4 October 2013

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This is a to-live-for piece!! I even asked the staff to notify me the price (hope it's not sky-high) and when it is available at stores!

First, they are intertwined, inseparable, it seems a hard maze of light rods. But it opens slowly, the triangles of light push yourself too dramatic synch sounds slowly apart until a geometric image is produced - and suddenly everything makes sense. Then the light bars stand, consolidating itself as installation, abrupt rock - a little punk, a little bit indie - sets in, and Edie Campbell runs pouting on the catwalk. One of the first phrases of the song from the band Liars: "Come on, dance! "The beginning of the show was symptomatic of everything that Hedi Slimane and his reorientation of Saint Laurent is. Guy de Cointet, a French artist who lived and worked in the 70s in Los Angeles, was the inspiration for the light installation that opened the show - probably not a coincidence that Slimane, the Frenchman who seeks salvation from LA chose de Cointet, which is usually only known by art insiders. The harsh start with music and lyrics such as " Come on, dance! " shouted Slimane's manifesto, music and fashion and especially rock'n'roll.

In this collections for Saint Laurent, Slimane lives his obsession with youth cultures from earlier decades, looks for style icons, analyses their style and works its obvious inspiration from it in a rock and roll vision. This is clearly his signature. For spring/summer 2014, it was obviously music icons of the late 70s and early 80s, the outgoing Punk, Dark Wave, who Slimane fascinated by Siouxsie Sioux Siouxsie from the band Siouxsie and the Banshees, Debbie Harry of Blondie, and possibly a bit of Patti Smith.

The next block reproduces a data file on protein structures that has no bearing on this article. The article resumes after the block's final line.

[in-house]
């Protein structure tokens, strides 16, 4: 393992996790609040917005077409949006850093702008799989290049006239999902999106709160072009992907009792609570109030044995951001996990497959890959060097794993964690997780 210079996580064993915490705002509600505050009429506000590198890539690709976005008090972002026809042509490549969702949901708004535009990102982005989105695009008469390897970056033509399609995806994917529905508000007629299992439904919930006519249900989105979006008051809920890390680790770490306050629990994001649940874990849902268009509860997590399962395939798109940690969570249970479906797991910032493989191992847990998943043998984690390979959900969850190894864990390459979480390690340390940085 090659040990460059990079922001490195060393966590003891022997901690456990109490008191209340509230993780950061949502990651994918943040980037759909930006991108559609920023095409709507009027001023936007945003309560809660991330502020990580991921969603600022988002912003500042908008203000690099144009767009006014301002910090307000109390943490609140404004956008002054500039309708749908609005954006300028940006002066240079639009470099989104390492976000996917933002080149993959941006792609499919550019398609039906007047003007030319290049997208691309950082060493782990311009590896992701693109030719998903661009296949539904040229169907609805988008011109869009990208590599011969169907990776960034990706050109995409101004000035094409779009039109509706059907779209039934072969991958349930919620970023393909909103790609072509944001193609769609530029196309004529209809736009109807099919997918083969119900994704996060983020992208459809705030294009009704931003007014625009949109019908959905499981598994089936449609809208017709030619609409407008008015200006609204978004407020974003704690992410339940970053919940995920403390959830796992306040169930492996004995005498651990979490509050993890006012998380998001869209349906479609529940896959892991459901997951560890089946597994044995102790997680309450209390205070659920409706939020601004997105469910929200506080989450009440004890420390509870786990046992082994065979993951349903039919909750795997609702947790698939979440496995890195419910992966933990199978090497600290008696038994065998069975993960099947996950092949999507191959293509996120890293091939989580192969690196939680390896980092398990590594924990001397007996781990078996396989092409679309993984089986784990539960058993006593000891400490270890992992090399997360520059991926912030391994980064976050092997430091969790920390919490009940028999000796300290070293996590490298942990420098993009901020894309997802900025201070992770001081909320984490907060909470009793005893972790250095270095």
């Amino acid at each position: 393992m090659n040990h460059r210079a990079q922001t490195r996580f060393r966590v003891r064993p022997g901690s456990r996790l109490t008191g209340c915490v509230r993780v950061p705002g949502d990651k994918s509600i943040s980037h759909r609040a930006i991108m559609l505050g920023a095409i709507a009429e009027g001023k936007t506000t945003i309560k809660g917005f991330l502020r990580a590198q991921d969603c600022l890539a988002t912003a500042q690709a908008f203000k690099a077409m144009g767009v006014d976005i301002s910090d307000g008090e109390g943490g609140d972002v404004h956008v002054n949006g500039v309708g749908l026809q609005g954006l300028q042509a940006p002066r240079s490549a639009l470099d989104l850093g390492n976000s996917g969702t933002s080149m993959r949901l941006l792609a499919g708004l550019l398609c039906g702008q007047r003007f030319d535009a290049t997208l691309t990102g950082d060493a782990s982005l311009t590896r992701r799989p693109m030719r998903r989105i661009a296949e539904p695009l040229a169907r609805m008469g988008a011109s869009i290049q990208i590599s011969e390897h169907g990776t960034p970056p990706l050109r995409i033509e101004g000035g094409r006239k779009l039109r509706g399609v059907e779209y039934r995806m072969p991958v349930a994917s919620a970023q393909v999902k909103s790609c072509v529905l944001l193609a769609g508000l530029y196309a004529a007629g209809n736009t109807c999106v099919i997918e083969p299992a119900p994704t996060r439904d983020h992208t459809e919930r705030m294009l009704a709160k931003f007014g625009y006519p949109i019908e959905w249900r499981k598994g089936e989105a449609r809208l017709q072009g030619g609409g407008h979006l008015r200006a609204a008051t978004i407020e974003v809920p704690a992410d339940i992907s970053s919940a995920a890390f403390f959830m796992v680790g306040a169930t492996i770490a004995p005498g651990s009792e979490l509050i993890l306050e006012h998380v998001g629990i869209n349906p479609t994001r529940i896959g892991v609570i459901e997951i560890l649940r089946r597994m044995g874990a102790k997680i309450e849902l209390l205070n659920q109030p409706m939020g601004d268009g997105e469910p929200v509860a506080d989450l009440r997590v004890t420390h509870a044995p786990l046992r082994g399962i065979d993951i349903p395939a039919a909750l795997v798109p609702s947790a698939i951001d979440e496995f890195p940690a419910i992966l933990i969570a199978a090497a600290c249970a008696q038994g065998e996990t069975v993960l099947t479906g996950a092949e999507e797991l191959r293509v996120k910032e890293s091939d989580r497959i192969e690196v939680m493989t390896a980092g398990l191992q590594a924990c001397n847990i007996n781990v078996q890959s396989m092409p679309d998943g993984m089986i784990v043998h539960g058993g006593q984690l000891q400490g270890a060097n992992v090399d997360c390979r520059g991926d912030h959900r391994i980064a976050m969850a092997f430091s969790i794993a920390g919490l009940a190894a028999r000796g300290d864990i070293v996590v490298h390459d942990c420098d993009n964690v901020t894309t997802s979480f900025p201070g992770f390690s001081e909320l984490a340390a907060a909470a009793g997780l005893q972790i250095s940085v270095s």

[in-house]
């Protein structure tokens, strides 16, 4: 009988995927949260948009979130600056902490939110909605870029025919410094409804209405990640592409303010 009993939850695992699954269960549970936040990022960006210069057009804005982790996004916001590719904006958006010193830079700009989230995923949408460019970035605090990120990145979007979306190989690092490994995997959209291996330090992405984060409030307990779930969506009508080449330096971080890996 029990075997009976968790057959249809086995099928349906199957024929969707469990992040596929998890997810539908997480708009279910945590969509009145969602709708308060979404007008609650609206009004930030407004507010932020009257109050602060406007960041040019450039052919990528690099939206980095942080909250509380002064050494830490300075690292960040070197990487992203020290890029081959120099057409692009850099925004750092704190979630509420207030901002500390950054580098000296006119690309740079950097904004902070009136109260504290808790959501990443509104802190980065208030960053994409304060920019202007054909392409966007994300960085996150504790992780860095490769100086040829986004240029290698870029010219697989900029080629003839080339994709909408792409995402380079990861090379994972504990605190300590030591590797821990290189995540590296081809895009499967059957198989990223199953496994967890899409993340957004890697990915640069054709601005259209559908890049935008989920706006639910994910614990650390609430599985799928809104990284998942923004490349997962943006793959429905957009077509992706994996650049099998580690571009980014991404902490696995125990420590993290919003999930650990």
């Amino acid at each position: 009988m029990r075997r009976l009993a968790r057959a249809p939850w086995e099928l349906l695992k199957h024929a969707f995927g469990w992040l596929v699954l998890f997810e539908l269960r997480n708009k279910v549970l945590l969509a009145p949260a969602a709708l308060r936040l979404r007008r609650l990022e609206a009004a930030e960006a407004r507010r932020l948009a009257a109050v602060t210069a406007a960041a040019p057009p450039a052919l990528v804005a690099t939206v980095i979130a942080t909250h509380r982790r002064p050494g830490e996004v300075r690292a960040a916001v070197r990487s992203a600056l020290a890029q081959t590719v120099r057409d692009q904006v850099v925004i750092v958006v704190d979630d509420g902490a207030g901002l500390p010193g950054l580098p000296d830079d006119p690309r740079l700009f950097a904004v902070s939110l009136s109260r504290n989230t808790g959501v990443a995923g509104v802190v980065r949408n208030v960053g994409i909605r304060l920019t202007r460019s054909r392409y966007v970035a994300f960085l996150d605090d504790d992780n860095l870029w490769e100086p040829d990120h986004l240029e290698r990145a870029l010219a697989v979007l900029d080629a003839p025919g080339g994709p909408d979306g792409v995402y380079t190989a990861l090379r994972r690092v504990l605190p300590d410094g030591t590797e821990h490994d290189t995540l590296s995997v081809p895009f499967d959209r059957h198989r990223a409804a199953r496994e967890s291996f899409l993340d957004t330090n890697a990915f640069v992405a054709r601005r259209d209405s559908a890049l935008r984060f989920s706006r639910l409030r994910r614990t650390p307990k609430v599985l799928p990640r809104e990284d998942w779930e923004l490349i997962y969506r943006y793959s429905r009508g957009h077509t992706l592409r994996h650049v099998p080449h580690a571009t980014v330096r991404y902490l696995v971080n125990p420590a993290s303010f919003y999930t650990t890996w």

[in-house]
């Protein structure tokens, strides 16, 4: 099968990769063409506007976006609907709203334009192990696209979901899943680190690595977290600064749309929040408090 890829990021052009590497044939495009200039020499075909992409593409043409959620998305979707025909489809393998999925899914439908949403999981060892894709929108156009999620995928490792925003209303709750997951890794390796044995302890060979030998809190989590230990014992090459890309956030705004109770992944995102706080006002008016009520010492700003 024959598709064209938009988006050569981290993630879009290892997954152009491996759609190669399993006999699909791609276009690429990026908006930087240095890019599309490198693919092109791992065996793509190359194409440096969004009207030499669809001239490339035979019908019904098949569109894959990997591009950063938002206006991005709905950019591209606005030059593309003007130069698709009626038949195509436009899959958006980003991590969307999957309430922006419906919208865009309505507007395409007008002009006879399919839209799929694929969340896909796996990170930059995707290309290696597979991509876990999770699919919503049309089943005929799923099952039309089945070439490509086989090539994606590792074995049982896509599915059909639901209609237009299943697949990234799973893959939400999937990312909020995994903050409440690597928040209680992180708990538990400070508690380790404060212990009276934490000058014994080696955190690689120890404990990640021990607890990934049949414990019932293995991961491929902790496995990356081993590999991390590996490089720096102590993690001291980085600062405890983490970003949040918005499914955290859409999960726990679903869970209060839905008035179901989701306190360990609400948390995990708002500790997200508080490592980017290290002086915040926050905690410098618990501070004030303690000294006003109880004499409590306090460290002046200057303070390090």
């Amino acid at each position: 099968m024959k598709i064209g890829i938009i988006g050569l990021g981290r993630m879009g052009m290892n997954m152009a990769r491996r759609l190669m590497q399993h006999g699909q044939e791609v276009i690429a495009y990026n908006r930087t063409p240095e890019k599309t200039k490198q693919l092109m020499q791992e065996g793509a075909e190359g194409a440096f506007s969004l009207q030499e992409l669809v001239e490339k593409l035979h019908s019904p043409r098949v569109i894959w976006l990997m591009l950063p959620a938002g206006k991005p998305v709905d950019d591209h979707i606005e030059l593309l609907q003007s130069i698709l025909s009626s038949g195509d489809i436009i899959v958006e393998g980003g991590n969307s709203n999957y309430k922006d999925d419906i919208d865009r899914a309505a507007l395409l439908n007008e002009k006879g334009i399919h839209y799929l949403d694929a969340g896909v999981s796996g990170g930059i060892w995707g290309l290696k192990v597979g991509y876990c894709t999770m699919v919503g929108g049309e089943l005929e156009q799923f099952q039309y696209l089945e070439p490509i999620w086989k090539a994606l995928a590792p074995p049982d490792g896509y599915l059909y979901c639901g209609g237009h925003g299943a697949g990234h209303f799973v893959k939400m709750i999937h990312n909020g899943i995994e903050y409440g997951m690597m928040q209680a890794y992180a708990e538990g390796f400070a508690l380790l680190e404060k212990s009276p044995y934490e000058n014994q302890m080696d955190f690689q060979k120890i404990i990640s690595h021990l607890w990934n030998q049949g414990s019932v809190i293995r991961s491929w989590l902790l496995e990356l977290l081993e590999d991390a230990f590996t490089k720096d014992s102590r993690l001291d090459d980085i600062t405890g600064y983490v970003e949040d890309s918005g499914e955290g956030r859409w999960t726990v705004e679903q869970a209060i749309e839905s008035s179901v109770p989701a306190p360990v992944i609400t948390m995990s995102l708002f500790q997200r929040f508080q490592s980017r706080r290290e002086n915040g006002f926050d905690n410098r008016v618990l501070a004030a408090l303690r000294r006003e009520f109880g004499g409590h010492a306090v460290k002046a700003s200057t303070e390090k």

Sheer tops, some dots were seen in the 80 years of Siouxsie Sioux , as well as short, tight leather skirts and boxy cut suits with wide shoulders. The short dresses in turn, such as red zebra pattern of golden leather or dark blue would be electrifying as well have been possible to Debbie Harry. The shirts and thin ties, who were equally fundamental part of the collection, were strongly reminiscent of Patti Smith and her legendary "Horses" cover, in the outfit she had well over the Saint Laurent runway can run. Even the shoes, pumps with stiletto heel, worn with white socks, and boots came straight from the '80s. When I visited the showroom for re-see located in the Grand Palais two days ago, I couldn't help but notice that kitten heels are back. Rejuvenating the spirit of easy-to-move-in shoes, which then shortly associated with heels for ol' lady, the kittens are so practical that it supports his vision and aspiration of music (refer to the soundtrack "Come on, dance!"). In Slimane's hand, those tiny little feet elevators look so chic.

 I am aware that many people couldn't hear his "genre", still waiting for shock and surprise from his leadership in Saint Laurent, but what I saw, Hedi Slimane creates not just fashion, but a lifestyle, an attitude, a dream of life. Because rock and roll is still for freedom, for individuality, for confidence to be different. And even if we nostalgically remember the good old days - fashionably and musically - and this seems Slimane do this to say a lot about the same time from the present. Slimane awakens longings - as it usually only music can.

“And those who were seen dancing were thought to be insane by those who could not hear the music.”- Friedrich Wilhelm Nietzsche

Signorfandi,  so, can you hear Hedi's music?